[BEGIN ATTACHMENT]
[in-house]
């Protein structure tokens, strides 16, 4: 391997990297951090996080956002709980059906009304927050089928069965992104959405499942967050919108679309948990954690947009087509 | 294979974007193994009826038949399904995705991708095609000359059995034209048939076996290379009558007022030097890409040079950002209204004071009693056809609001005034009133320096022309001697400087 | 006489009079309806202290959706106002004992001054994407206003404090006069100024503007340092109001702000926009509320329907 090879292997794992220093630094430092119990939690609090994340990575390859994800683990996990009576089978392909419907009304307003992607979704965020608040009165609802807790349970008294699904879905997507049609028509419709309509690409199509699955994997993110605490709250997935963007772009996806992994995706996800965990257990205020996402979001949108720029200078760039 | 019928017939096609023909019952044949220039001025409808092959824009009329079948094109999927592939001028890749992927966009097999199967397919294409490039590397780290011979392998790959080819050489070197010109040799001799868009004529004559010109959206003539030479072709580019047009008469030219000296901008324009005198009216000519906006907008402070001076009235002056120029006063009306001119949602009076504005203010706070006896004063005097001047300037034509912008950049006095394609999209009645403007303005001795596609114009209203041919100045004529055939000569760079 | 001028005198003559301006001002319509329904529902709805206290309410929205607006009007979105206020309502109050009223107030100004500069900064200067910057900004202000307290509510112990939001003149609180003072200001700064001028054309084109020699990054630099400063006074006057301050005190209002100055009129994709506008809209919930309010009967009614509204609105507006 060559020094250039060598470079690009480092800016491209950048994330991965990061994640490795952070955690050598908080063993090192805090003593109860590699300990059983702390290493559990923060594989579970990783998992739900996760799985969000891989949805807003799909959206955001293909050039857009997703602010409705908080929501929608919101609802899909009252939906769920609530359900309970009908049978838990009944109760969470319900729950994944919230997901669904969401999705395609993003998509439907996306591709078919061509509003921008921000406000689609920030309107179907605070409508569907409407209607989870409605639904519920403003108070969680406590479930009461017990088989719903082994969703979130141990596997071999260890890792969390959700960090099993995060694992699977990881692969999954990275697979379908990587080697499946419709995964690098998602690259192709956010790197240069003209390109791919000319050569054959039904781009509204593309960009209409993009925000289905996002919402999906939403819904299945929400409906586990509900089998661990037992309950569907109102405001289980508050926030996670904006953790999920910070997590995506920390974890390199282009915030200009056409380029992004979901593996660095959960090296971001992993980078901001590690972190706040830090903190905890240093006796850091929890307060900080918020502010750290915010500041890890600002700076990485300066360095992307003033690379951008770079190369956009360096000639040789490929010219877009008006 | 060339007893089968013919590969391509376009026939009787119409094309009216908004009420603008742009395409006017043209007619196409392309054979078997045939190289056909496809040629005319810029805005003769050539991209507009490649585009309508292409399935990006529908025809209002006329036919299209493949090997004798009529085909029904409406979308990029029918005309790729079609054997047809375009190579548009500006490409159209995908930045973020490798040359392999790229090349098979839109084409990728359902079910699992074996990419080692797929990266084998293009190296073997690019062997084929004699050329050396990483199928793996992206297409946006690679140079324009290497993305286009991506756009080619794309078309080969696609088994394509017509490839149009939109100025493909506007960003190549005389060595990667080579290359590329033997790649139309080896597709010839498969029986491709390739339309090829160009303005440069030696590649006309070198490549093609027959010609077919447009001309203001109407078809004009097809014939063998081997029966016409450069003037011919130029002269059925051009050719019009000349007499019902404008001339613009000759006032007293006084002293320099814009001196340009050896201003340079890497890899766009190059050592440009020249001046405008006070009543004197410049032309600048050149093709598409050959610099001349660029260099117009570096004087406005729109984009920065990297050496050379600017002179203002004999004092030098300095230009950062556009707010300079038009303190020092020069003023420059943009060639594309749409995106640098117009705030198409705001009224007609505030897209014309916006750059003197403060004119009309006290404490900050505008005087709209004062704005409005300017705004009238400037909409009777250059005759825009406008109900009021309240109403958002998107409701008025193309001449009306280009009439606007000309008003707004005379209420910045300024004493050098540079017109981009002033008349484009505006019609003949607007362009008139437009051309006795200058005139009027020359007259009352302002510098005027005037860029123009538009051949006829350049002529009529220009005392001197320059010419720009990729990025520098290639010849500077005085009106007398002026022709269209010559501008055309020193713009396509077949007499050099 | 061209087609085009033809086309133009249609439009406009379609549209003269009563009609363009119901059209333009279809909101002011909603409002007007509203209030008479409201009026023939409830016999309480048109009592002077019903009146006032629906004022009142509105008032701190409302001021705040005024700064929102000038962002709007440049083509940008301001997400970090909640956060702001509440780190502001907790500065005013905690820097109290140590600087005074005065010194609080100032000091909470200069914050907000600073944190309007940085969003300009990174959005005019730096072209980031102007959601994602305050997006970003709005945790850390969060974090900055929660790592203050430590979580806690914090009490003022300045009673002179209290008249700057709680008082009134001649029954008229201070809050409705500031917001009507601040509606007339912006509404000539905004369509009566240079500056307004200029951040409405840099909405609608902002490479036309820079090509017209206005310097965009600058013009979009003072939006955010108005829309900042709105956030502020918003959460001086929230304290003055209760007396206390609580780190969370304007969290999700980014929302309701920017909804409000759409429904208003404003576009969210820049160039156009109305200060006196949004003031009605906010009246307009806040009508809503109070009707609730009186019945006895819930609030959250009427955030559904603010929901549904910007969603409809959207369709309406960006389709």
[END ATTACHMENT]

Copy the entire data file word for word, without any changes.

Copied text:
[in-house]
């Protein structure tokens, strides 16, 4: 391997990297951090996080956002709980059906009304927050089928069965992104959405499942967050919108679309948990954690947009087509 | 294979974007193994009826038949399904995705991708095609000359059995034209048939076996290379009558007022030097890409040079950002209204004071009693056809609001005034009133320096022309001697400087 | 006489009079309806202290959706106002004992001054994407206003404090006069100024503007340092109001702000926009509320329907 090879292997794992220093630094430092119990939690609090994340990575390859994800683990996990009576089978392909419907009304307003992607979704965020608040009165609802807790349970008294699904879905997507049609028509419709309509690409199509699955994997993110605490709250997935963007772009996806992994995706996800965990257990205020996402979001949108720029200078760039 | 019928017939096609023909019952044949220039001025409808092959824009009329079948094109999927592939001028890749992927966009097999199967397919294409490039590397780290011979392998790959080819050489070197010109040799001799868009004529004559010109959206003539030479072709580019047009008469030219000296901008324009005198009216000519906006907008402070001076009235002056120029006063009306001119949602009076504005203010706070006896004063005097001047300037034509912008950049006095394609999209009645403007303005001795596609114009209203041919100045004529055939000569760079 | 001028005198003559301006001002319509329904529902709805206290309410929205607006009007979105206020309502109050009223107030100004500069900064200067910057900004202000307290509510112990939001003149609180003072200001700064001028054309084109020699990054630099400063006074006057301050005190209002100055009129994709506008809209919930309010009967009614509204609105507006 060559020094250039060598470079690009480092800016491209950048994330991965990061994640490795952070955690050598908080063993090192805090003593109860590699300990059983702390290493559990923060594989579970990783998992739900996760799985969000891989949805807003799909959206955001293909050039857009997703602010409705908080929501929608919101609802899909009252939906769920609530359900309970009908049978838990009944109760969470319900729950994944919230997901669904969401999705395609993003998509439907996306591709078919061509509003921008921000406000689609920030309107179907605070409508569907409407209607989870409605639904519920403003108070969680406590479930009461017990088989719903082994969703979130141990596997071999260890890792969390959700960090099993995060694992699977990881692969999954990275697979379908990587080697499946419709995964690098998602690259192709956010790197240069003209390109791919000319050569054959039904781009509204593309960009209409993009925000289905996002919402999906939403819904299945929400409906586990509900089998661990037992309950569907109102405001289980508050926030996670904006953790999920910070997590995506920390974890390199282009915030200009056409380029992004979901593996660095959960090296971001992993980078901001590690972190706040830090903190905890240093006796850091929890307060900080918020502010750290915010500041890890600002700076990485300066360095992307003033690379951008770079190369956009360096000639040789490929010219877009008006 | 060339007893089968013919590969391509376009026939009787119409094309009216908004009420603008742009395409006017043209007619196409392309054979078997045939190289056909496809040629005319810029805005003769050539991209507009490649585009309508292409399935990006529908025809209002006329036919299209493949090997004798009529085909029904409406979308990029029918005309790729079609054997047809375009190579548009500006490409159209995908930045973020490798040359392999790229090349098979839109084409990728359902079910699992074996990419080692797929990266084998293009190296073997690019062997084929004699050329050396990483199928793996992206297409946006690679140079324009290497993305286009991506756009080619794309078309080969696609088994394509017509490839149009939109100025493909506007960003190549005389060595990667080579290359590329033997790649139309080896597709010839498969029986491709390739339309090829160009303005440069030696590649006309070198490549093609027959010609077919447009001309203001109407078809004009097809014939063998081997029966016409450069003037011919130029002269059925051009050719019009000349007499019902404008001339613009000759006032007293006084002293320099814009001196340009050896201003340079890497890899766009190059050592440009020249001046405008006070009543004197410049032309600048050149093709598409050959610099001349660029260099117009570096004087406005729109984009920065990297050496050379600017002179203002004999004092030098300095230009950062556009707010300079038009303190020092020069003023420059943009060639594309749409995106640098117009705030198409705001009224007609505030897209014309916006750059003197403060004119009309006290404490900050505008005087709209004062704005409005300017705004009238400037909409009777250059005759825009406008109900009021309240109403958002998107409701008025193309001449009306280009009439606007000309008003707004005379209420910045300024004493050098540079017109981009002033008349484009505006019609003949607007362009008139437009051309006795200058005139009027020359007259009352302002510098005027005037860029123009538009051949006829350049002529009529220009005392001197320059010419720009990729990025520098290639010849500077005085009106007398002026022709269209010559501008055309020193713009396509077949007499050099 | 061209087609085009033809086309133009249609439009406009379609549209003269009563009609363009119901059209333009279809909101002011909603409002007007509203209030008479409201009026023939409830016999309480048109009592002077019903009146006032629906004022009142509105008032701190409302001021705040005024700064929102000038962002709007440049083509940008301001997400970090909640956060702001509440780190502001907790500065005013905690820097109290140590600087005074005065010194609080100032000091909470200069914050907000600073944190309007940085969003300009990174959005005019730096072209980031102007959601994602305050997006970003709005945790850390969060974090900055929660790592203050430590979580806690914090009490003022300045009673002179209290008249700057709680008082009134001649029954008229201070809050409705500031917001009507601040509606007339912006509404000539905004369509009566240079500056307004200029951040409405840099909405609608902002490479036309820079090509017209206005310097965009600058013009979009003072939006955010108005829309900042709105956030502020918003959460001086929230304290003055209760007396206390609580780190969370304007969290999700980014929302309701920017909804409000759409429904208003404003576009969210820049160039156009109305200060006196949004003031009605906010009246307009806040009508809503109070009707609730009186019945006895819930609030959250009427955030559904603010929901549904910007969603409809959207369709309406960006389709």